Martin Diaz Alvarez's picture
Martin Diaz Alvarez
Business Consultant

Group projects can help students develop a host of skills that are increasingly important in the professional world . Positive group experiences, moreover, have been shown to contribute to student learning, retention and overall college success.

Jiayi Li's picture

Students will benefit a lot from group work. They will not only learn knowledge but also learn communicative skill during this process. There are some challenges for teachers to give students group work because students may not be able to focus on studying, instead they may start chatting to their friends. Teachers could use wisdom to manage classroom, so group work will function smoothly. Students need to have clear goals in mind that they need to know what they are going to do in group work. Also they need to know what's the purpose of group activity. Students know what to do and how to do and why do they need to do before group activity, then they will study more effectively.

Teachers may also use scaffolding strategies when having students do group work. Students may find it's hard to learn new things with their peers, so teachers could help explain activity and knowledge during group work. After group work, teachers also need to access students learning performance to make sure that each students learn the objective during the class.

amyesrb's picture

I very much enjoyed reading this article and I think it is a great summary of the key points necessary to create effective collaborative learning and productive group work in the classroom! In such a brief reading, it contains many exceptional points that I agree with.

My first thought when I was reading about Clear Intention is the idea of the teacher providing the students a rubric, detailing "the intended outcome for why they've been assigned to work in a group." Rubrics are powerful because they provide the teacher with an outline for assessing the work fairly, and the students know exactly what is expected of them to be successful. It can also be valuable for the students to create the rubrics with the teacher; this can give the students a sense of empowerment and motivation to productively work together. I like how the author provided a link to rubrics in his article (good collaboration rubric). I taught middle school math for almost 11 years and I loved using rubrics for projects and group assignments. For some group projects, I would use a rubric to provide an overall grade to the group for their finished products, and the students would use a rubric to evaluate one another on their efforts working in the group. It was always interesting to observe that middle school students would (at times) be stricter grading each other than I would have been.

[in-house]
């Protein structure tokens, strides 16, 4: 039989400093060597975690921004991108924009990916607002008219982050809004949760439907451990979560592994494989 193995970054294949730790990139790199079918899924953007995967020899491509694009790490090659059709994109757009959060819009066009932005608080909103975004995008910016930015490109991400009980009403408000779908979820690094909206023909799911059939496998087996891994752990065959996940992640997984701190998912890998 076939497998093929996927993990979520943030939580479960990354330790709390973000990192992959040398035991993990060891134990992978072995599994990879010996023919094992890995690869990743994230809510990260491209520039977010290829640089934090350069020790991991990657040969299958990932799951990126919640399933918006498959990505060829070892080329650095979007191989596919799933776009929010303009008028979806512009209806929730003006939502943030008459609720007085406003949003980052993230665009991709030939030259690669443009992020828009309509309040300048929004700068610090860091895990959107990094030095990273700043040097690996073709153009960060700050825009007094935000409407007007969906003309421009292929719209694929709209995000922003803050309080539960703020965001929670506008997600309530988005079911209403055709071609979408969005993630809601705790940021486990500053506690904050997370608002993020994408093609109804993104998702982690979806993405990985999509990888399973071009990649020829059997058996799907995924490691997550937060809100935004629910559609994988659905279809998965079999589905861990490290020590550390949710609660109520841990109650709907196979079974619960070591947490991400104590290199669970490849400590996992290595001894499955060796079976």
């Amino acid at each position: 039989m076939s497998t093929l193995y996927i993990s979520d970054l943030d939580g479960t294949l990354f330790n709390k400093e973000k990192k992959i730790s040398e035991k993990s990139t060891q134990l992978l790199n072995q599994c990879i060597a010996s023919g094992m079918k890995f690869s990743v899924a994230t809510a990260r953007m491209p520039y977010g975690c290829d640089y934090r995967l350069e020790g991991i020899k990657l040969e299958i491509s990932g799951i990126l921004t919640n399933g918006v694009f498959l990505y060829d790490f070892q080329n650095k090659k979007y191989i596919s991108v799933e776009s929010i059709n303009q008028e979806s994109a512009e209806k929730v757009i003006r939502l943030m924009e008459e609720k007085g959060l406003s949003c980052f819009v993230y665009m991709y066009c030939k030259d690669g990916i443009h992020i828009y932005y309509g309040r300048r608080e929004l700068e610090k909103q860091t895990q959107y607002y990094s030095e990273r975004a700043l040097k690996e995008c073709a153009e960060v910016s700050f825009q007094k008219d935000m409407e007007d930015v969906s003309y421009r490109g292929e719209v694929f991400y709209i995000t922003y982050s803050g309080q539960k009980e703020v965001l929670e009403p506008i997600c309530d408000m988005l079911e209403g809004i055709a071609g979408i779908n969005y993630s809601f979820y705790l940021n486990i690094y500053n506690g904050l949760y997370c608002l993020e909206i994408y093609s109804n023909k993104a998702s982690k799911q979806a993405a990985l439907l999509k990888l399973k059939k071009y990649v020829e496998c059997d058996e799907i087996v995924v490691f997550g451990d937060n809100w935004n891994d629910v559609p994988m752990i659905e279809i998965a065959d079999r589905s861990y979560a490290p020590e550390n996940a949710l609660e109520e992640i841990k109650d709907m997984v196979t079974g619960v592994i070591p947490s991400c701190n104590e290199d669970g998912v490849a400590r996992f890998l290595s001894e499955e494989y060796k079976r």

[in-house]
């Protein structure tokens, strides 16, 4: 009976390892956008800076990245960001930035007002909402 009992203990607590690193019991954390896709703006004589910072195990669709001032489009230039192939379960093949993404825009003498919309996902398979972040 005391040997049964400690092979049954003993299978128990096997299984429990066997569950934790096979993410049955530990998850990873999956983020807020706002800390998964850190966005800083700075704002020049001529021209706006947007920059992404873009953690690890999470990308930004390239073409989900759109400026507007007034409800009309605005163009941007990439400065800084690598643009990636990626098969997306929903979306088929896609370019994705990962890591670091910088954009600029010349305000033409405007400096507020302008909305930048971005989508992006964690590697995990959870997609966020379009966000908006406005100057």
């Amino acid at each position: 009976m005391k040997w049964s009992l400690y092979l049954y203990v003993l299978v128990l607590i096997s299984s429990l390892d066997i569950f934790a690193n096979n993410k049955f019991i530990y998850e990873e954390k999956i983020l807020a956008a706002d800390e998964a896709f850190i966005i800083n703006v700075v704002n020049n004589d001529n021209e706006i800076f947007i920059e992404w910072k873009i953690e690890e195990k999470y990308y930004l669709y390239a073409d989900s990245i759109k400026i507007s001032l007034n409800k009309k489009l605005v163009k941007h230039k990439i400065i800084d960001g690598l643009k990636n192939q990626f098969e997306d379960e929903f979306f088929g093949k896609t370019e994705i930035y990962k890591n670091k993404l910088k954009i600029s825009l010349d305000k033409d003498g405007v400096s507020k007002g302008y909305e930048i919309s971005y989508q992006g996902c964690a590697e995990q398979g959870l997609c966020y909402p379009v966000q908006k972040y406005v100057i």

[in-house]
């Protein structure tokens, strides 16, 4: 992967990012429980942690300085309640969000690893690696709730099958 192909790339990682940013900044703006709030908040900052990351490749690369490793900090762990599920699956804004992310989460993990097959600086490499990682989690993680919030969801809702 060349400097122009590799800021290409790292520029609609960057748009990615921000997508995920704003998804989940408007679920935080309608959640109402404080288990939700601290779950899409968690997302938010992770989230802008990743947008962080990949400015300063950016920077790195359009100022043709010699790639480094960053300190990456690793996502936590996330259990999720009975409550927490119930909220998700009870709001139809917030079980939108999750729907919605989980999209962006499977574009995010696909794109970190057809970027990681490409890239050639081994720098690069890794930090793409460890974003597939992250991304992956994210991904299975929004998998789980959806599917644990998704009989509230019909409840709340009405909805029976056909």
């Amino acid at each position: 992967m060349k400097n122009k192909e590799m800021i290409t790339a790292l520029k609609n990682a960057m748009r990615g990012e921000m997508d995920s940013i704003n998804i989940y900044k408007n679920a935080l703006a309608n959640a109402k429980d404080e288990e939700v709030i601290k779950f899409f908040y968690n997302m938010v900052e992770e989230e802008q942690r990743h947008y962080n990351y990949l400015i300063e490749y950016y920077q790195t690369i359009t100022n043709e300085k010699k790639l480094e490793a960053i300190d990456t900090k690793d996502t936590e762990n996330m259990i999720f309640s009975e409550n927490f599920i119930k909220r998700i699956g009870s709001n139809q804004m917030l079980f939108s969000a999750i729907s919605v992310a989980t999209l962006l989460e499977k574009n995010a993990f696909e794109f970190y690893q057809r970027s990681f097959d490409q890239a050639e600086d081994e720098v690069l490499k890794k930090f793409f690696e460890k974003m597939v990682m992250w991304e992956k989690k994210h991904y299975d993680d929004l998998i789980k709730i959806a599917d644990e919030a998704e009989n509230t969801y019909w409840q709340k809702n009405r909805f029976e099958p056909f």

Another point in the article that I like is the author's point of view on grouping; "All choices are good, as long as you have a clear intention." I agree with this because I do not believe that there is only one right way to grouping students. In the past, I have assigned students groups and I have allowed students to choose their own groups, depending on the assignment or project. I like how the author provides examples of when teacher choice for grouping is effective, and when student choice for grouping is acceptable. I also agree with his similar ideas on heterogeneous and homogeneous grouping... "must be intentional in choice." There are definitely strengths and weaknesses in both of these types of groupings, and it takes truly knowing your students to group them appropriately and most effectively.

A final note from the article that I truly believe in is "Educators need to explicitly teach and assess collaboration, a critical 21st-century skill, if they want their group work to be productive." As a middle school teacher, I learned quickly not to assume that my students knew how to work cooperatively and productively in groups. They may have learned in elementary school, but working effectively in groups takes continuous guidance and practice.

Terrific summary on the steps it takes to create interdependent learners!

Shawn P's picture

Thank you for sharing this. I have recently started pbl collaboration assignments, and we have started having a lot of conduct issues and students who do not participate. I noticed that my setup had a weakness in a few of these areas. I look forward to strengthening these areas in my classroom. I know that this will help in my class.

Nona Craft's picture

I enjoyed this article. This is one I will share with colleagues. Collaborative problem based learning tasks will build 21st Century skills in today's students.